By: Andrew deLaski & Noah Horowitz

Did you know that many of the appliances and equipment in your home have seriously outdated technology? Furnaces are a good example. The U.S. government hasn’t meaningfully updated the standards for how much energy new models can use since 1987 — when Cheers was a top-rated TV show and Ronald Reagan was president.

Many refrigerators, room air conditioners, and clothes dryers — even new ones — also use old technology. The energy efficiency standards for their new models haven’t budged at all in a decade.

We are wasting a lot of energy and water and paying the price in higher utility bills and climate-warming emissions. The reason? The U.S. government has been slow to update standards and has even missed many legal deadlines for doing so.

It’s long past time to #RaiseTheStandards.

President Biden has pledged to set “aggressive” standards for products that are used not only in our homes but also in commercial buildings, schools, grocery stores, and factories across the country. We urge his administration to move quickly to update energy and water efficiency standards for about 50 product types in the next four years. Call it “50 by ’25”!

Americans want this. In a poll early this year, more than 80% of all voters supported setting stronger energy efficiency standards for appliances, and with good reason.

If the Biden Department of Energy (DOE) sets strong standards for all of the appliances it is required to consider, it could save the average American household $230 annually on utility bills by 2035, according to a 2020 analysis co-authored by the Appliance Standards Awareness Project (ASAP). That’s on top of the $500 each household already saves every year thanks to prior DOE standards.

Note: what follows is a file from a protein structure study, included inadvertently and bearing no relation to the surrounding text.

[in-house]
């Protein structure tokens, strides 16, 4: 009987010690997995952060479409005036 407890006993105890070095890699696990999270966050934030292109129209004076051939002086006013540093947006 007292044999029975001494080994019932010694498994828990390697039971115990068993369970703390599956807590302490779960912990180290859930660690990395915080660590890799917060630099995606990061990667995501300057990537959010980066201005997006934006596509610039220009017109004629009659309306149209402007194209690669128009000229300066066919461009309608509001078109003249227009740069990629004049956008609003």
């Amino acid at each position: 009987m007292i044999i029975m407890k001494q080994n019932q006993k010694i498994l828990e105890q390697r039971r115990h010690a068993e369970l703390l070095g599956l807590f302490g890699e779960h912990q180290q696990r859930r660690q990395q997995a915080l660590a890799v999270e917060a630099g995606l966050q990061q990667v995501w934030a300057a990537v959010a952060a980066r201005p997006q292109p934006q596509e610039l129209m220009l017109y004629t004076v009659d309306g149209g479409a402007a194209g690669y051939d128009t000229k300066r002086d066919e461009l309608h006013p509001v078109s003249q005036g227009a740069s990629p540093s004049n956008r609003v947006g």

Renters, in particular, will benefit. A building owner replacing an appliance generally has little incentive to choose an efficient model that might have a slightly higher purchase price, because renters pay the energy bill in most cases, not the landlord. But strong standards ensure that all models are efficient. And households with low incomes, who pay some of the largest shares of their income on energy, will see much-needed lower bills.

To ensure new products aren’t energy hogs, Congress has directed DOE to regularly update efficiency standards for appliances. Alas, DOE fell way behind, particularly during the last administration.

While the United States delays action, many other countries keep updating their standards. The U.S. needs to do the same to avoid becoming a “dumping ground” for manufacturers of inefficient products and to remain economically competitive.

We want to be leaders, not laggards. Let’s move forward with cleaner technology. Join us in urging the administration to #RaiseTheStandards.

If your organization would like to support this campaign, please reach out to Ben Somberg or Emily Deane.

DeLaski is executive director of the Appliance Standards Awareness Project, and Horowitz is director of NRDC’s Center for Energy Efficiency Standards.